I just received a YouTube link from my colleague Christian with a nice and short campaign movie about digital twins and all the great benefits they imply.
You can see digital twin technology being applied to airplane engines, buildings, oil rigs or human organs… and it looks amazing! It’s not difficult to understand what advantages digital twins offer to the experts developing these amazing technologies, and the possibilities for training, learning and testing in safe environments.
In the same cool way, I would like to present ourselves and our innovative platform. So simple and so easy to see the benefits, but gee, this has suddenly become somewhat challenging.
We are namely building a digital twin of an organizational capability. What is that?
After explaining this for more than two hours (when advising my client) he eventually got it. But why was it so hard?
I believe it is because we are accustomed to innovating and improving physical assets and have been doing so for hundreds of years. That is easy to understand, and it’s even easier to understand that it required a lot of time spent prototyping in order to minimize costly, and even deadly, mistakes in the realization phase.
Now, when we are faced with an even more dazzling potential for improvement, enhancing our human intelligence with computer intelligence in various ways, it is harder for skilled, but non-programming people, to capture and understand the things we want to invent or improve.
So, how can we showcase a digital twin of an organizational capability?
Let’s try with an example from a client we worked with for many years within healthcare.
As part of proving that it is possible to collect complex knowledge from many different clinical disciplines into one Health Care Brain, we worked with a stroke recovery team at one of the university hospitals. Our goal was to build a digital twin of the capability to treat a stroke patient in the best possible way, and to achieve the best recovery state as possible. We asked the neurologists what knowledge and information is vital for them in order to have as many patients as possible walk out from the hospital feeling great.
They then told us all about age, sex, other diagnoses, active medication, former medical history, pulse, blood pressure, temperature, time of seizure, additional medication, experience of the neurologist, equipment at hand, MR scanning, different scales of determining level of damage, experience of other medical personnel, requirements of the treatment rooms and all the rule based combinations of the above. We made a logical model of this knowledge and created a data model.
We built a digital twin that comprised the core logic from the best neurologists treating stroke patients in the real world. Just like prototyping a virtual jet engine to see if it can handle the strains and demands in different kinds of situations, we tested the digital twin with all the real patient data we could find. Together with these professionals we were able to find potential errors and correct them. But we also found and added new insights along the way, which they did not know had an impact on the recovery phase.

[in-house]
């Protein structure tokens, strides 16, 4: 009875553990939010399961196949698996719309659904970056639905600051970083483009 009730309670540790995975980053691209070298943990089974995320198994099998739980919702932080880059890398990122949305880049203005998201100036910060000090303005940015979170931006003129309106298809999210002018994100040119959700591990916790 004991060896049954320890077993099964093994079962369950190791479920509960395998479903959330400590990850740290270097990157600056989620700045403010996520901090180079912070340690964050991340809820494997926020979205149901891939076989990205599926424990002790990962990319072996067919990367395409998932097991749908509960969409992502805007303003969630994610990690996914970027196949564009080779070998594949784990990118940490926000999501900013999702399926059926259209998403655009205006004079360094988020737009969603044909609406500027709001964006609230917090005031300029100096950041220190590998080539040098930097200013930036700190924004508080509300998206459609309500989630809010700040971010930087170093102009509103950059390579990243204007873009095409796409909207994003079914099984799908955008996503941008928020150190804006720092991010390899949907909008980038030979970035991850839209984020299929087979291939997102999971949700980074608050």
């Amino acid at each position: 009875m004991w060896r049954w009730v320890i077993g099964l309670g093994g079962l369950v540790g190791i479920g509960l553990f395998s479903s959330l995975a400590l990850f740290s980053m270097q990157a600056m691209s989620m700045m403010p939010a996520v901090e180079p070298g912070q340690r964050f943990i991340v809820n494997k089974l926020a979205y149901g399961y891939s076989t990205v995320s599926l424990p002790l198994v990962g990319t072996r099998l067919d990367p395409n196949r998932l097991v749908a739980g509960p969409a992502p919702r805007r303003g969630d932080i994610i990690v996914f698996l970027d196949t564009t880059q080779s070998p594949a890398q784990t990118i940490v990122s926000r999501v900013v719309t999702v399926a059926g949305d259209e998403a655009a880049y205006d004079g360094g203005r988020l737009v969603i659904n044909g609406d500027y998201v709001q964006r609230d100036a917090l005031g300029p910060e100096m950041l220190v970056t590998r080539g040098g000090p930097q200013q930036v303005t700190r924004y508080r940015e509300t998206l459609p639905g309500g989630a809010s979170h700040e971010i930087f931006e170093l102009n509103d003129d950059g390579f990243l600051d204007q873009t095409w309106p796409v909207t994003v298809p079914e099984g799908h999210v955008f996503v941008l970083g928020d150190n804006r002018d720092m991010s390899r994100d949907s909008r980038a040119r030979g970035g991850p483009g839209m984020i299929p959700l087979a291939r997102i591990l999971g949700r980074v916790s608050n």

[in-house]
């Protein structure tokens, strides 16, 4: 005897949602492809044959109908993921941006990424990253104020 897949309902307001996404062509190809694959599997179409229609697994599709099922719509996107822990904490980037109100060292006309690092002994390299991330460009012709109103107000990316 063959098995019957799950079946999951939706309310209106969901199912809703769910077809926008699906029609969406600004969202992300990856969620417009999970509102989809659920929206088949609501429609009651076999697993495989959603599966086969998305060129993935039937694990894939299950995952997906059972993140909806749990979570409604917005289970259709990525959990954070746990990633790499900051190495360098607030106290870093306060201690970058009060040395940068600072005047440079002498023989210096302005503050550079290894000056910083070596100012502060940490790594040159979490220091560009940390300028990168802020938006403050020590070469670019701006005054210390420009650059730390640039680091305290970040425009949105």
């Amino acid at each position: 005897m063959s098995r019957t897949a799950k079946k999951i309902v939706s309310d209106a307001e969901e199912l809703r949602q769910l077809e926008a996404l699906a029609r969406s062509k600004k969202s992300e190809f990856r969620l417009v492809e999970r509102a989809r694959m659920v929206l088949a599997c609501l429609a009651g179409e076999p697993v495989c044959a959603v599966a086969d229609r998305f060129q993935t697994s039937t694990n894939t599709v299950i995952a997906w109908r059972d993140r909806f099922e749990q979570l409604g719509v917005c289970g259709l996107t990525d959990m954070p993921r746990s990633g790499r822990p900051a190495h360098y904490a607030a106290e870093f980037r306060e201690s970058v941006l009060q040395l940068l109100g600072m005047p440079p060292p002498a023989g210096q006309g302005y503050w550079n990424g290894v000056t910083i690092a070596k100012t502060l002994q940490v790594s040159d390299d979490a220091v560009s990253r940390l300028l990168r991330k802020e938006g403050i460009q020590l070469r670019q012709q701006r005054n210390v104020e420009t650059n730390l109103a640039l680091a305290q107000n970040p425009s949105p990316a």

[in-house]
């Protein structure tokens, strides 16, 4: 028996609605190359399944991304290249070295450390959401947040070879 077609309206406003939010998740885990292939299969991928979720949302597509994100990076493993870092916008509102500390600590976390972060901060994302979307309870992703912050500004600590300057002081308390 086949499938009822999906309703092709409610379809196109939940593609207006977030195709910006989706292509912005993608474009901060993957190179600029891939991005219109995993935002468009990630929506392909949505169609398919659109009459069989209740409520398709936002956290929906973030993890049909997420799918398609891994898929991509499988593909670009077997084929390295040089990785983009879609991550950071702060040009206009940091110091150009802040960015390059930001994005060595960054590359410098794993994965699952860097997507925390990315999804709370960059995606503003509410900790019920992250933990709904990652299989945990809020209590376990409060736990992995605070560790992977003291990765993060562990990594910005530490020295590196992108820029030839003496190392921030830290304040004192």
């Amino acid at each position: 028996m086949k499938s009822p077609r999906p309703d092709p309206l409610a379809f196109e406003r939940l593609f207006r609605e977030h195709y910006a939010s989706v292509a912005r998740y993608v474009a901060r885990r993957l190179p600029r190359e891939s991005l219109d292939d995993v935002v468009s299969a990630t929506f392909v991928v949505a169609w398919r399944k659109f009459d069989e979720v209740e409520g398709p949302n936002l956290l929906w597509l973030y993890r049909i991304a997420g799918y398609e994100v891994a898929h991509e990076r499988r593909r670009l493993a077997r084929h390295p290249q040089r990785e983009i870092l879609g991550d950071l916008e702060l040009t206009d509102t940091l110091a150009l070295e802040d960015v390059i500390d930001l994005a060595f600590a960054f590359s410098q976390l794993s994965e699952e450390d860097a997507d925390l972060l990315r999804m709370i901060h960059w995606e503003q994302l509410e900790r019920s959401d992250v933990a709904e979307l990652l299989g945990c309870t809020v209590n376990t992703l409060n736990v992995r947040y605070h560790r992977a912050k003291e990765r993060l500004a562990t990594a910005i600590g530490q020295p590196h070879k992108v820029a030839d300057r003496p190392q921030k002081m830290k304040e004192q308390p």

“Just like prototyping a virtual jet engine to see if it can handle the strains and demands in different kinds of situations, we tested the digital twin with all the real patient data we could find.”
Digital checklists were created, which adapted in real-time to incoming information about the patient. One doctor now had the knowledge from the whole group at hand and received intelligent decision support in very stressful situations.
It was an amazing experience to work with these experts and we were extremely happy when we saw the neurologists sharing knowledge and enhancing the digital twin.
I hope we can make a cool video from this, and perhaps have many other examples in the future. What do you think?
Now you all might wonder, “Why don’t I see this digital twin in action”?
Well, ask the administrators why it’s better that neurologists have to spend 60-80% of their time using post-it notes for planning; to keep check lists in paper collectors; to feed four insufficient computer systems with data while not getting much knowledge output at all); to work overtime until they are physically and emotionally exhausted and crying during meetings because they see people dying or being hospitalized for the rest of their lives.
Many claim that doctors and nurses don’t want to share knowledge and are difficult to work with. We have never experienced that. They are smart people that view learning as a big part of their lives and have a calling to help people in need.
Watch the YouTube video that inspired me…